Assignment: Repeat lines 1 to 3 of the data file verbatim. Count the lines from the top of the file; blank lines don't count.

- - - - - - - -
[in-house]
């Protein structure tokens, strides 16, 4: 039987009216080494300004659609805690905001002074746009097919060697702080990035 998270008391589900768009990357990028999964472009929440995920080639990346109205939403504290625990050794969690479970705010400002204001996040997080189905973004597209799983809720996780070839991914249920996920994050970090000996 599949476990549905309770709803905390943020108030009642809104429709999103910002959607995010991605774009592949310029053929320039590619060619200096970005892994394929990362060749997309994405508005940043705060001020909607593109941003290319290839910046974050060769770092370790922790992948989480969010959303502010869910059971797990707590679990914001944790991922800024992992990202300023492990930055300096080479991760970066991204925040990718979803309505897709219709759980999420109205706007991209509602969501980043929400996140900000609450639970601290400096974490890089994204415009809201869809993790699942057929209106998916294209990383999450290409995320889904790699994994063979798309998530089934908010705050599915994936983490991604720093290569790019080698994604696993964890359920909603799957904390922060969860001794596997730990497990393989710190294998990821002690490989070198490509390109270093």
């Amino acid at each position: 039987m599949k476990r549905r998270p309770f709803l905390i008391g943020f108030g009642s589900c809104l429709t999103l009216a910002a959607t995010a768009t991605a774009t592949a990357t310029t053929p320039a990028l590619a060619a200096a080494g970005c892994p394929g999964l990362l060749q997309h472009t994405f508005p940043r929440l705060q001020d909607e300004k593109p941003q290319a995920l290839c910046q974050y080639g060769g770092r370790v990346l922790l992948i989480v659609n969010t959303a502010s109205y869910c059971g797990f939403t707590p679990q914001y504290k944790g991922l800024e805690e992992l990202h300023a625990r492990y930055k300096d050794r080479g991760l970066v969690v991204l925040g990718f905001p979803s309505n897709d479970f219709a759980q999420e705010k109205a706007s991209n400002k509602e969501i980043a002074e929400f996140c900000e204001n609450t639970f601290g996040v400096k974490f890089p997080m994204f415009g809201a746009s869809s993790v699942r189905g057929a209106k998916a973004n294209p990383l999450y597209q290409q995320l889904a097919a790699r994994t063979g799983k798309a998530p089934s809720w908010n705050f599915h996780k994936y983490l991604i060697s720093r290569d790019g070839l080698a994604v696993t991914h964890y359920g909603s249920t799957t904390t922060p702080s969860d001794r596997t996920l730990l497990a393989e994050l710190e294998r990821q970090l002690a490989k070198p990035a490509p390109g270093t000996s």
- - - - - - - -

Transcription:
[in-house]
């Protein structure tokens, strides 16, 4: 039987009216080494300004659609805690905001002074746009097919060697702080990035 998270008391589900768009990357990028999964472009929440995920080639990346109205939403504290625990050794969690479970705010400002204001996040997080189905973004597209799983809720996780070839991914249920996920994050970090000996 599949476990549905309770709803905390943020108030009642809104429709999103910002959607995010991605774009592949310029053929320039590619060619200096970005892994394929990362060749997309994405508005940043705060001020909607593109941003290319290839910046974050060769770092370790922790992948989480969010959303502010869910059971797990707590679990914001944790991922800024992992990202300023492990930055300096080479991760970066991204925040990718979803309505897709219709759980999420109205706007991209509602969501980043929400996140900000609450639970601290400096974490890089994204415009809201869809993790699942057929209106998916294209990383999450290409995320889904790699994994063979798309998530089934908010705050599915994936983490991604720093290569790019080698994604696993964890359920909603799957904390922060969860001794596997730990497990393989710190294998990821002690490989070198490509390109270093």
């Amino acid at each position: 039987m599949k476990r549905r998270p309770f709803l905390i008391g943020f108030g009642s589900c809104l429709t999103l009216a910002a959607t995010a768009t991605a774009t592949a990357t310029t053929p320039a990028l590619a060619a200096a080494g970005c892994p394929g999964l990362l060749q997309h472009t994405f508005p940043r929440l705060q001020d909607e300004k593109p941003q290319a995920l290839c910046q974050y080639g060769g770092r370790v990346l922790l992948i989480v659609n969010t959303a502010s109205y869910c059971g797990f939403t707590p679990q914001y504290k944790g991922l800024e805690e992992l990202h300023a625990r492990y930055k300096d050794r080479g991760l970066v969690v991204l925040g990718f905001p979803s309505n897709d479970f219709a759980q999420e705010k109205a706007s991209n400002k509602e969501i980043a002074e929400f996140c900000e204001n609450t639970f601290g996040v400096k974490f890089p997080m994204f415009g809201a746009s869809s993790v699942r189905g057929a209106k998916a973004n294209p990383l999450y597209q290409q995320l889904a097919a790699r994994t063979g799983k798309a998530p089934s809720w908010n705050f599915h996780k994936y983490l991604i060697s720093r290569d790019g070839l080698a994604v696993t991914h964890y359920g909603s249920t799957t904390t922060p702080s969860d001794r596997t996920l730990l497990a393989e994050l710190e294998r990821q970090l002690a490989k070198p990035a490509p390109g270093t000996s």